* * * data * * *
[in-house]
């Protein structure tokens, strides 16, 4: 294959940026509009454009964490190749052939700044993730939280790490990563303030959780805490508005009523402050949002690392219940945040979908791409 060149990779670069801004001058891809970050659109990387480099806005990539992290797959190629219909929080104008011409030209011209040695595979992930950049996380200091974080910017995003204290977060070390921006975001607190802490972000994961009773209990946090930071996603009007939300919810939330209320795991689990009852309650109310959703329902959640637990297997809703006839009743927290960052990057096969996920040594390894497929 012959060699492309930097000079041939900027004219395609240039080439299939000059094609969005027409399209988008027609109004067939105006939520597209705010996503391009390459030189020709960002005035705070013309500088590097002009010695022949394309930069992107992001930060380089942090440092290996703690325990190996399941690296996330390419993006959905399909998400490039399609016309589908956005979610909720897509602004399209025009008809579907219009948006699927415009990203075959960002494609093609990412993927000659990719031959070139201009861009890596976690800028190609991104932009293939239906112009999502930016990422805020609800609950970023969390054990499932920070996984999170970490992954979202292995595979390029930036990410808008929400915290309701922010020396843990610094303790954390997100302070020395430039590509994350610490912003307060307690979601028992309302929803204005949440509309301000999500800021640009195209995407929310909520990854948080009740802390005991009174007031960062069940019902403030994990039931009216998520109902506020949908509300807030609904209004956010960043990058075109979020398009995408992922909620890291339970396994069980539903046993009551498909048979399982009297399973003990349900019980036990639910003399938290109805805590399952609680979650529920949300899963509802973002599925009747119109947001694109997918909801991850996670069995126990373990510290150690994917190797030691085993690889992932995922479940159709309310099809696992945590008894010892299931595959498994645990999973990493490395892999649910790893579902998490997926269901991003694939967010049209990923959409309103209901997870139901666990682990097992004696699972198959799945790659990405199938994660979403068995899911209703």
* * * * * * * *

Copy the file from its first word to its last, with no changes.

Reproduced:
[in-house]
């Protein structure tokens, strides 16, 4: 294959940026509009454009964490190749052939700044993730939280790490990563303030959780805490508005009523402050949002690392219940945040979908791409 060149990779670069801004001058891809970050659109990387480099806005990539992290797959190629219909929080104008011409030209011209040695595979992930950049996380200091974080910017995003204290977060070390921006975001607190802490972000994961009773209990946090930071996603009007939300919810939330209320795991689990009852309650109310959703329902959640637990297997809703006839009743927290960052990057096969996920040594390894497929 012959060699492309930097000079041939900027004219395609240039080439299939000059094609969005027409399209988008027609109004067939105006939520597209705010996503391009390459030189020709960002005035705070013309500088590097002009010695022949394309930069992107992001930060380089942090440092290996703690325990190996399941690296996330390419993006959905399909998400490039399609016309589908956005979610909720897509602004399209025009008809579907219009948006699927415009990203075959960002494609093609990412993927000659990719031959070139201009861009890596976690800028190609991104932009293939239906112009999502930016990422805020609800609950970023969390054990499932920070996984999170970490992954979202292995595979390029930036990410808008929400915290309701922010020396843990610094303790954390997100302070020395430039590509994350610490912003307060307690979601028992309302929803204005949440509309301000999500800021640009195209995407929310909520990854948080009740802390005991009174007031960062069940019902403030994990039931009216998520109902506020949908509300807030609904209004956010960043990058075109979020398009995408992922909620890291339970396994069980539903046993009551498909048979399982009297399973003990349900019980036990639910003399938290109805805590399952609680979650529920949300899963509802973002599925009747119109947001694109997918909801991850996670069995126990373990510290150690994917190797030691085993690889992932995922479940159709309310099809696992945590008894010892299931595959498994645990999973990493490395892999649910790893579902998490997926269901991003694939967010049209990923959409309103209901997870139901666990682990097992004696699972198959799945790659990405199938994660979403068995899911209703």